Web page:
Adapting a story like “Sharp Objects” with such a fraught collection of mother-daughter relationships, it makes sense that there was one word that director Jean-Marc Vallée and music supervisor Susan Jacobs returned to when exploring music to use in the telling. Early on in the process, the search was on for some good “mama” songs.
“I was researching, going back and looking and trying to find songs that are ‘mama’ in a different way,” Jacobs told IndieWire. “Country songs have a lot of ‘mama’ and we didn’t want to go there. You can just load up people with lots of ‘mama’ songs from country bands. But to find things like [Sylvan Esso’s] version of ‘Come Down,’ it just felt perfect. Everything that Jean-Marc does, there’s kind of a surreal quality to it in the way he’s shooting, and it just worked out really beautifully. ”
“Sharp Objects” is told without a traditional score. Instead, the collection of songs from artists and groups forms the audio foundation for an eight-part series built strongly on a jarring, sensory experience.
“He’s really motivated by music,” series showrunner Marti Noxon said. “At first, I’ll be honest, I was like, ‘But score in mysteries is really good.’ We had a couple of very delicate conversations, because I love a well-placed piece of score, but I think I use score the way he uses needle drops. I’ve never worked with the music budget that he has. I might be able to use needle drops for everything if I could just use any of that.”
Whether they’re songs that fit a specific lyrical theme or fit into what she describes as the right musical “color box,” Jacobs has often compared her and Vallée’s working relationship to Fred Astaire and Ginger Rogers, with her working backwards from Vallée’s suggestions to make sure both stay in sync.
Part of that is conveying to artists and labels that when licensing these songs, there’s a good chance that it won’t be used in the traditional way that source music often pops up in film and TV. More collage than backdrop, Vallée uses music in a way that sometimes capitalizes on smaller portions of songs or blends different tunes together for a more experimental soundscape.
“I can hear music now and go, ‘Oh yeah, that feels like something Jean-Marc would like.’ I think if we went over to each other’s houses and looked through our record collections, they’d be so similar that way,” Jacobs said. “But for work, it’s really about facilitating him to have the freedom to use music in the way he wants to, which is super difficult and it’s super hard to convey to people and loosen up the idea that he’s really painting with three notes here and four notes there.”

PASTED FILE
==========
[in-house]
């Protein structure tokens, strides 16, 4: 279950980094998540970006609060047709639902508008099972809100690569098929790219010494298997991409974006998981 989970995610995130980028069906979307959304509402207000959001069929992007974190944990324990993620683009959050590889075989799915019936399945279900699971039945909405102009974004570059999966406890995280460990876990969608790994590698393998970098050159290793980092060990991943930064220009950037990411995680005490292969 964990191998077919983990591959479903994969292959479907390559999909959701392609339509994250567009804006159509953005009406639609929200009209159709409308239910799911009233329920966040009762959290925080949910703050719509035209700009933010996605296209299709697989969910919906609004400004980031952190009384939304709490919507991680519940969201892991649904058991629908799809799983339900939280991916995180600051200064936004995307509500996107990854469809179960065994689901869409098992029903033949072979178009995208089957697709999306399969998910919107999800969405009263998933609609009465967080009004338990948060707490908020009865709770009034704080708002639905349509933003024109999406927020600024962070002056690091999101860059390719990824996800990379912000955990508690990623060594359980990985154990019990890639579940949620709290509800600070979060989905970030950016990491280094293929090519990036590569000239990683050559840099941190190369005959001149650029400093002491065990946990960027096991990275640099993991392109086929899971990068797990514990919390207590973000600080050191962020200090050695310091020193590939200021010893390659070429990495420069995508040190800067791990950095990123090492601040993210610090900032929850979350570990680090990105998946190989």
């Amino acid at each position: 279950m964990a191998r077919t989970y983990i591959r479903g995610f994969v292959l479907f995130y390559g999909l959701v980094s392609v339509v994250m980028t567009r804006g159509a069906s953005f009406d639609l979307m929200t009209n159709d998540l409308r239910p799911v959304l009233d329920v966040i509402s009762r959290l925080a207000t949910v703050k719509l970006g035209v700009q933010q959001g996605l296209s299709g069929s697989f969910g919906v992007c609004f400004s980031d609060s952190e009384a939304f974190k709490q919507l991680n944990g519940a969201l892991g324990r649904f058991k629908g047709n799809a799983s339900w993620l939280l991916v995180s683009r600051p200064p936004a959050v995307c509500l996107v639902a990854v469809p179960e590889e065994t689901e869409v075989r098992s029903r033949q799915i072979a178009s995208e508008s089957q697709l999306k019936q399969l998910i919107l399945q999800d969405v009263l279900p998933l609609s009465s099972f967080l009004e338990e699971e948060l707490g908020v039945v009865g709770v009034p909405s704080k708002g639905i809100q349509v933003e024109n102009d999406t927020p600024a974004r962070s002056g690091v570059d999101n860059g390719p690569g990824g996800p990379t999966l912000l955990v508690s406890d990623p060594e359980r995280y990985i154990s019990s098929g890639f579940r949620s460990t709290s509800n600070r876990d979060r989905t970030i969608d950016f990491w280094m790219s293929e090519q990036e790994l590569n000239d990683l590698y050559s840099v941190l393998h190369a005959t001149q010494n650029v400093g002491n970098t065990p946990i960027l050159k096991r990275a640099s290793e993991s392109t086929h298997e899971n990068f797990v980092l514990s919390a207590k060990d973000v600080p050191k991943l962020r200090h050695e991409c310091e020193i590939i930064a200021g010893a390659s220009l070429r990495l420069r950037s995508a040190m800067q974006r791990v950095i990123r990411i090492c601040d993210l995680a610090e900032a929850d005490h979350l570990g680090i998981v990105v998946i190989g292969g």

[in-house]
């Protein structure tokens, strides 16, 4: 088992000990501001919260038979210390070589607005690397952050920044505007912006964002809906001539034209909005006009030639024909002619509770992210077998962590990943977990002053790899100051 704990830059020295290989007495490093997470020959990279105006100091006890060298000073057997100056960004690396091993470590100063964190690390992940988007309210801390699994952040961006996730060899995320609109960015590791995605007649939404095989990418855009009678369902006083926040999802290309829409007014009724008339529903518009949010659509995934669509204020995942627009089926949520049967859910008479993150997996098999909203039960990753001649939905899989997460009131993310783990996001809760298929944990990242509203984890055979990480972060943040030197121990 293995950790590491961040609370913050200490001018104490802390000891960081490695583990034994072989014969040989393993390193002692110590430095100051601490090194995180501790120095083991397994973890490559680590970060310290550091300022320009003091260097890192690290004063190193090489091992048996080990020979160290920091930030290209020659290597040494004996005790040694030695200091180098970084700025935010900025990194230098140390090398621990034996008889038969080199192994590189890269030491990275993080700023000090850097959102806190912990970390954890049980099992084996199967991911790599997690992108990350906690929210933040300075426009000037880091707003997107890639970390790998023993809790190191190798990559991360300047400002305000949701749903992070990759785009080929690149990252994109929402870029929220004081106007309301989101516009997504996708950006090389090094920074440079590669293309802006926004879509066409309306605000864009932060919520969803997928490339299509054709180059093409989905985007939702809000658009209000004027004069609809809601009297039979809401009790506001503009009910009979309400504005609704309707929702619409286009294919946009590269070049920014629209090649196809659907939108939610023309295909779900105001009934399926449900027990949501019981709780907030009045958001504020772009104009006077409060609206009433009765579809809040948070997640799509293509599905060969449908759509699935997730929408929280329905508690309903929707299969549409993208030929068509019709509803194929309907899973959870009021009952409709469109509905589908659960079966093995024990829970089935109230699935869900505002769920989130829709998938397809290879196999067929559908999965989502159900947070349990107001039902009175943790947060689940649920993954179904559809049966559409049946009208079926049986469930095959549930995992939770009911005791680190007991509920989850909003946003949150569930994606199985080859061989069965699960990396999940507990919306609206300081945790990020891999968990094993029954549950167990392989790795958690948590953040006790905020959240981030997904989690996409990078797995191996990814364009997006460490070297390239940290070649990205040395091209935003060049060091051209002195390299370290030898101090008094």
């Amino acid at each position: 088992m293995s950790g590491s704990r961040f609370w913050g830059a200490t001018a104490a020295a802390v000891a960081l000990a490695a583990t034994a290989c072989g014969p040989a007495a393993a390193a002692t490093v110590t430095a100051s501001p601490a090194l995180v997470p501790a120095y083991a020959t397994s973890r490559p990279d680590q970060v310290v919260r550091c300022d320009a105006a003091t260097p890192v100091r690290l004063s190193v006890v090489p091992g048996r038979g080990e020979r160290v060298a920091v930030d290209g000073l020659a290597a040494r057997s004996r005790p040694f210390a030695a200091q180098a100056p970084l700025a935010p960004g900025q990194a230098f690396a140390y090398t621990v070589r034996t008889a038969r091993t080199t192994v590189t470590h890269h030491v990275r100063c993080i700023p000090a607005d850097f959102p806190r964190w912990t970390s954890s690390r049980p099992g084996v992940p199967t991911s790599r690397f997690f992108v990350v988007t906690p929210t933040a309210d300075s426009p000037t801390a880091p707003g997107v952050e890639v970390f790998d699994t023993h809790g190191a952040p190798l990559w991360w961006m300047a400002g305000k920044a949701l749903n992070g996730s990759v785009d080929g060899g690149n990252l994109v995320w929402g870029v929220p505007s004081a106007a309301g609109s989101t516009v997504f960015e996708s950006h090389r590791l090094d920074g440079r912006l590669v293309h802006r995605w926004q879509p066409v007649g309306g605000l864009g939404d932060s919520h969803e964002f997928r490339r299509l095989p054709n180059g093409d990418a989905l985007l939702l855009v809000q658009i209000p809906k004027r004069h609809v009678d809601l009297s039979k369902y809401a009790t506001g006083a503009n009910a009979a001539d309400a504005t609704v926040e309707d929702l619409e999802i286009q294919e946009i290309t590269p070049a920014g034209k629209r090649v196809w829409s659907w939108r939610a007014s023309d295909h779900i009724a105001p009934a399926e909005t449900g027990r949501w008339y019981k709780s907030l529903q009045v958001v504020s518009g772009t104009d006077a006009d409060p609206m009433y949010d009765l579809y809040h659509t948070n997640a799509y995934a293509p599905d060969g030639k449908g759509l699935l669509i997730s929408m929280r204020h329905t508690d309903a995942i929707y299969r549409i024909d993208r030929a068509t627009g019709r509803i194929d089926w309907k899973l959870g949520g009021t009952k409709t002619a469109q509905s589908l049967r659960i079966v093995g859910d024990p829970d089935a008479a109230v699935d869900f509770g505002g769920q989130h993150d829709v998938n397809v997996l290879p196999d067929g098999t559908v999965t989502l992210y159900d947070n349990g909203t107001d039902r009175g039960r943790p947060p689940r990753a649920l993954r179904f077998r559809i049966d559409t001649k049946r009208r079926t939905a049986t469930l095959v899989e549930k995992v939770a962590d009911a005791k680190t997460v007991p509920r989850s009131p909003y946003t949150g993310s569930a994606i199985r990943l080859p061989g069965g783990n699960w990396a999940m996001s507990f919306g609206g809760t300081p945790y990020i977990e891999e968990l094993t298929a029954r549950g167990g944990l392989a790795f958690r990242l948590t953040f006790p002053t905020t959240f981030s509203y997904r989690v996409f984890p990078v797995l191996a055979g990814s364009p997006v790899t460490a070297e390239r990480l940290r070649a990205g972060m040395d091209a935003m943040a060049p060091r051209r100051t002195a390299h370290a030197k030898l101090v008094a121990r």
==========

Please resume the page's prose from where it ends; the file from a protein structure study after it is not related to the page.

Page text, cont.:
Over the course of four projects, Jacobs and Vallée have developed a process that begins with having conversations early on in the filmmaking process. Keeping that avenue of ideas open helps keep these unconventional storytelling techniques from having to be reworked later on.
“These are conversations we’re having way before when he’s shooting. Then he’ll do all the weeding of that music as he cuts,” Jacobs said. “It feels so strong. It’s such an integrated part of the process. It’s not something that’s done in post. He is pulling these threads and weaving them through right there, which I think is really what people are [responding] to.”
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One prominent artist that got this special narrative remix treatment was Led Zeppelin. Early on in the adaptation process, Vallée saw Amy Adams’ Camille and the seminal quartet as inherently connected, with the band offering the character the best chance at a mental escape from the horrors she’s witnessed in Wind Gap and in her own hospital stay. While the band hasn’t been prohibitively restrictive with their songs over the years, there’s always a certain delicate nature in pursuing songs from such an iconic, totemic band. But for Jacobs, using Led Zeppelin came from much more of an emotional pitch than a financial negotiation.
“There’s always a Plan B, but I felt like once I really understood what it is that I wanted to convey to the band, then I felt very clear about the importance of what Led Zeppelin was doing,” Jacobs said. “I just thought that any band would find that the most beautiful thing because that was in the script and I found that stunning. Like, ‘Oh wow, you can just put music on and get out of here.’ I think these days, I feel like ‘Sharp Objects’ is like a cathartic piece of music. I think a lot of us would be walking around with words pumping out of our skin these days. The fact that you can put on a great record and a really sophisticated, amazing band classic band and a rock band and take off, I love that.”
Whether they’re rock royalty or a band just starting to peek through public consciousness, one of Jacobs’ biggest challenges is to convey how a song might be used. Even if it’s a tiny fraction of the song introduced in a psychological daze or in a whispered memory, it’s not meant to demean the importance of the work. For this music team, it’s all about tying songs to characters.